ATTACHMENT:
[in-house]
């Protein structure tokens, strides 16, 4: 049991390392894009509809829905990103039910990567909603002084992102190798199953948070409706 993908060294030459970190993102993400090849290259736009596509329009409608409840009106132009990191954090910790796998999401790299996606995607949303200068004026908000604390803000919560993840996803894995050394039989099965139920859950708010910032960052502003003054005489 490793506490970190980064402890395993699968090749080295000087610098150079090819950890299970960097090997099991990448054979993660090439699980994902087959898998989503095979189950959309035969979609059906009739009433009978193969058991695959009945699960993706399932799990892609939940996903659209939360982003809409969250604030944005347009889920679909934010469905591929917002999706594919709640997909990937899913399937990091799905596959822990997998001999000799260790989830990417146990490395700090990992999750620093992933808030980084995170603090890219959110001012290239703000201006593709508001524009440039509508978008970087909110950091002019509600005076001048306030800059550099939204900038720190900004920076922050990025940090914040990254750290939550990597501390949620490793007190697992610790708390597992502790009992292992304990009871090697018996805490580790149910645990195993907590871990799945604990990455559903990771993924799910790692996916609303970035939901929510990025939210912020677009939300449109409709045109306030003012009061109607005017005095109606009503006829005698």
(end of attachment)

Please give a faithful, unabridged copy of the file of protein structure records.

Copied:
[in-house]
């Protein structure tokens, strides 16, 4: 049991390392894009509809829905990103039910990567909603002084992102190798199953948070409706 993908060294030459970190993102993400090849290259736009596509329009409608409840009106132009990191954090910790796998999401790299996606995607949303200068004026908000604390803000919560993840996803894995050394039989099965139920859950708010910032960052502003003054005489 490793506490970190980064402890395993699968090749080295000087610098150079090819950890299970960097090997099991990448054979993660090439699980994902087959898998989503095979189950959309035969979609059906009739009433009978193969058991695959009945699960993706399932799990892609939940996903659209939360982003809409969250604030944005347009889920679909934010469905591929917002999706594919709640997909990937899913399937990091799905596959822990997998001999000799260790989830990417146990490395700090990992999750620093992933808030980084995170603090890219959110001012290239703000201006593709508001524009440039509508978008970087909110950091002019509600005076001048306030800059550099939204900038720190900004920076922050990025940090914040990254750290939550990597501390949620490793007190697992610790708390597992502790009992292992304990009871090697018996805490580790149910645990195993907590871990799945604990990455559903990771993924799910790692996916609303970035939901929510990025939210912020677009939300449109409709045109306030003012009061109607005017005095109606009503006829005698």